What to Do After You've Cut the Nose Off an Azur D520

By Suresh Nathan

I had begun to build the Azur 1/32 D520 with the Contact Resiné upgrade when I realized what a shame it would be to discard the nose section of the plane. My solution? Sculpt a Vichy pilot and create a vignette around the prop assembly.

I thought it would be cool (and somewhat surreal) to place the pilot as if it was leaning against the plane when it was actually supporting it. Here's how I did it.




The steps are as before. The Vichy uniform was especially loose with oversized gloves. The helmet should stick out more but it just looked too weird so I sculpted it back down (call it artistic license). I then casted a few copies as I foresaw putting this figure in a display with the completed (whole) D520 – very surreal. I've noticed when casting that the first few tend to be rough (as release agents, debris, etc gets picked out of the mould). From the second casting onwards the figures became useable.

Nose assembly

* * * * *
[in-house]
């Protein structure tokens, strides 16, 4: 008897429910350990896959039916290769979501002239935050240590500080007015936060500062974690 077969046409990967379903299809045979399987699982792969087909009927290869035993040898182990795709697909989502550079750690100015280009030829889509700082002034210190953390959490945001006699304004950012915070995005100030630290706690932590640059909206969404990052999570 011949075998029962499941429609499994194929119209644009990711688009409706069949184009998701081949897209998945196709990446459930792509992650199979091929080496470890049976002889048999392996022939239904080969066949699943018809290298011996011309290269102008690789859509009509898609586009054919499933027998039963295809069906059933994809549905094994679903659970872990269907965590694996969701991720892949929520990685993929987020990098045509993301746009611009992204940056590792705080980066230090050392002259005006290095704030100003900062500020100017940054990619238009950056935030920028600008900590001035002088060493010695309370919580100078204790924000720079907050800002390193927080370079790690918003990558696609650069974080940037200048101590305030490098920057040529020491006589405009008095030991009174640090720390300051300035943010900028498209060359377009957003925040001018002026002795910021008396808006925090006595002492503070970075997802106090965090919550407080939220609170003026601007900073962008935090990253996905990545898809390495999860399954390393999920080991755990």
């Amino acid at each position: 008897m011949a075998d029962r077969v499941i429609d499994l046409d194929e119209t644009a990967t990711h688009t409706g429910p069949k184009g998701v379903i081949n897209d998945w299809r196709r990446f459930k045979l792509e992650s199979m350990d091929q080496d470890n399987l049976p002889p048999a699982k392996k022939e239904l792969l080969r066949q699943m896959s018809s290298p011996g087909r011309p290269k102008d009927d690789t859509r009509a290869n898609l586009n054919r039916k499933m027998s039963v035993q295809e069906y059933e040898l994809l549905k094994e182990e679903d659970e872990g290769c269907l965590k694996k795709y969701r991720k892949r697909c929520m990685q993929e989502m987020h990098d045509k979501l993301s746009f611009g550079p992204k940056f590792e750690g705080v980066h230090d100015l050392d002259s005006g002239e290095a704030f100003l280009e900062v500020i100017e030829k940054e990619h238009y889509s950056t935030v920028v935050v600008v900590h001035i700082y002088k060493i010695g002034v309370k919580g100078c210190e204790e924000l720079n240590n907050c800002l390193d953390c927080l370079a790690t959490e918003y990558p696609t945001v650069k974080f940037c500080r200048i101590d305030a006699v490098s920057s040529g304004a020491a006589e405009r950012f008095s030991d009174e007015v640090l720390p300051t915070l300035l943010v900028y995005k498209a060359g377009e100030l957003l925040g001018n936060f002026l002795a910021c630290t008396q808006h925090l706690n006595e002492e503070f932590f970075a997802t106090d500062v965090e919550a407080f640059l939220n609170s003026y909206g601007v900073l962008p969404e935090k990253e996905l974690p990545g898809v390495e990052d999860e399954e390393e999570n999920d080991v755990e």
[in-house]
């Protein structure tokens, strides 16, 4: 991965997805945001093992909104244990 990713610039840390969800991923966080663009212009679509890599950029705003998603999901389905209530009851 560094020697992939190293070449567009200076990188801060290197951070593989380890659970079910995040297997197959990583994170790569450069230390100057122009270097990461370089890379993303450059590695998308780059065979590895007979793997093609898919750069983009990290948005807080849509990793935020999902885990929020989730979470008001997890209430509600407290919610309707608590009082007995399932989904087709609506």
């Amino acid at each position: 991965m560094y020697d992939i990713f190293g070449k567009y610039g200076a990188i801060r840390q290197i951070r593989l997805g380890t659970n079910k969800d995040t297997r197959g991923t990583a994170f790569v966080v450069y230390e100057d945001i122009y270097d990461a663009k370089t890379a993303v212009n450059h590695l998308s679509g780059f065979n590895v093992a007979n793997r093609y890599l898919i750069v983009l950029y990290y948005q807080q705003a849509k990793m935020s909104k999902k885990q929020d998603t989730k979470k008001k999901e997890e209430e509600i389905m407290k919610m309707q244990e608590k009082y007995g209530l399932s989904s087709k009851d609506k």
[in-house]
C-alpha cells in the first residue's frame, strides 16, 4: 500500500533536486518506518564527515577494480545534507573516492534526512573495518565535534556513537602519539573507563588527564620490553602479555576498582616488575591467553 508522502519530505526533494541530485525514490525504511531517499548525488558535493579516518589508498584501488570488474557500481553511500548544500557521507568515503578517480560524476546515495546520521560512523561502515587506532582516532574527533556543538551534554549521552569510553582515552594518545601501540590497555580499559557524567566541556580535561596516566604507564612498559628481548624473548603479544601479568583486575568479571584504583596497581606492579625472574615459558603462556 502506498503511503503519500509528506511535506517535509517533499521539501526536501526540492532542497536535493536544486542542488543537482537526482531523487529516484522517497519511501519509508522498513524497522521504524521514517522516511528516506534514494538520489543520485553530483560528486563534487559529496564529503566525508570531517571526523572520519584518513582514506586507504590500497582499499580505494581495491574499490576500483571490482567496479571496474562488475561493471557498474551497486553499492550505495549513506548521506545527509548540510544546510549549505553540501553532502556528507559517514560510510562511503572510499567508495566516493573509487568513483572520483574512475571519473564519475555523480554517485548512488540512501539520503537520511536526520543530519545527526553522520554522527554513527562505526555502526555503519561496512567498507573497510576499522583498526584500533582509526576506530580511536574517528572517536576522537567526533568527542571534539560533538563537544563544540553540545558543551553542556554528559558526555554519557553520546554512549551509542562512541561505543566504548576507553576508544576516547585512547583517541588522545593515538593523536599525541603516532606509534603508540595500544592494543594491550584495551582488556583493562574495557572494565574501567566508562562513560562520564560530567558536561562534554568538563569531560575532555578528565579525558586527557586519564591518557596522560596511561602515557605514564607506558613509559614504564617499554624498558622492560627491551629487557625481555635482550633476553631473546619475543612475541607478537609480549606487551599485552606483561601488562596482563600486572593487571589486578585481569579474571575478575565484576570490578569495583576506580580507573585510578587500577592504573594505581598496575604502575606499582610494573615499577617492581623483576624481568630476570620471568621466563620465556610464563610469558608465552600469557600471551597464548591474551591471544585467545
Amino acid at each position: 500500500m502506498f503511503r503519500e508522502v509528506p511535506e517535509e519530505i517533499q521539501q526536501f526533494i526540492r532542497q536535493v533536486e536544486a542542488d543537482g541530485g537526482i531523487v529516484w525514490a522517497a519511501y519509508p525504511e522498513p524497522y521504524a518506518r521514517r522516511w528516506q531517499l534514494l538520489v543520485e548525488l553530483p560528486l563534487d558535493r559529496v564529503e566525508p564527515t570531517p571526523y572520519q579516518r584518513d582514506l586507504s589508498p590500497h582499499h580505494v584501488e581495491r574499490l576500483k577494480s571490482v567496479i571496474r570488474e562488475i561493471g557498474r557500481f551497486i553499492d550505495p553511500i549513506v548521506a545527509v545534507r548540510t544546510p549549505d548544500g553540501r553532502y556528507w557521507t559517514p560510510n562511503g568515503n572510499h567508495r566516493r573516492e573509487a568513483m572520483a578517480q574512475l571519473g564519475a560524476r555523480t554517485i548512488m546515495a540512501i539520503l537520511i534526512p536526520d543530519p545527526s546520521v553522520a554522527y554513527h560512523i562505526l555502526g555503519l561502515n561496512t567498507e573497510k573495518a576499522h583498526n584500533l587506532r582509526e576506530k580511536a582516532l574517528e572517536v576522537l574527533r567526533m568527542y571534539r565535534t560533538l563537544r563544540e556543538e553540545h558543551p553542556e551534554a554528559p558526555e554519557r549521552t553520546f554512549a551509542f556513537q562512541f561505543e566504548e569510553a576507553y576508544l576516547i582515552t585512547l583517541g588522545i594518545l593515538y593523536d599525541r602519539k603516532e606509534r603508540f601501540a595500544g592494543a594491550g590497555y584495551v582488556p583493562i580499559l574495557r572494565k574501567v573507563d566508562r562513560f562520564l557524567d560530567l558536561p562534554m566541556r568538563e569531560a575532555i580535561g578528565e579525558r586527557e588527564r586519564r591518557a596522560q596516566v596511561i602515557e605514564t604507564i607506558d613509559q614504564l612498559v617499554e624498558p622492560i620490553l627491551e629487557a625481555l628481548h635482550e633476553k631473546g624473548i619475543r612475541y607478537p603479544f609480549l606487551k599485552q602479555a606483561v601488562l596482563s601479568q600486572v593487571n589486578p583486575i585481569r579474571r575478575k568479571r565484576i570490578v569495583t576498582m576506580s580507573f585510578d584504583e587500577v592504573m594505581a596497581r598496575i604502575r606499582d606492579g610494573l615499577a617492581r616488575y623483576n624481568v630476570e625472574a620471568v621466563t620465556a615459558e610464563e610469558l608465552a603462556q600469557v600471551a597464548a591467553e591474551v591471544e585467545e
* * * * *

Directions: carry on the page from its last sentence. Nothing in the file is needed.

This was sealed off in the back with plastic card. Primed, pre-shaded and painted. Washes, drybrush and silver-paint chipping completed the effect - pretty basic stuff.


I have a few of these handy. I put a side strip of cobblestone from the spares box and finished it with Milliput groundwork and foliage. The fuel drum, pump, box and hose (with spilt fuel) completed the base and gave adequate balance to the piece.


I generally use a mixture of media capitalizing on drying times and incompatibility to allow me to coat and weather in one sitting. In general, enamels were used on the nose, Vallejo acrylics on the base and Winsor and Newton oils were used on the figure.

With a bit of cropping, looks like the whole plane is there. Lots of fun this!

© Suresh Nathan 2006

Related Content

This article was published on Wednesday, July 20 2011; Last modified on Saturday, May 14 2016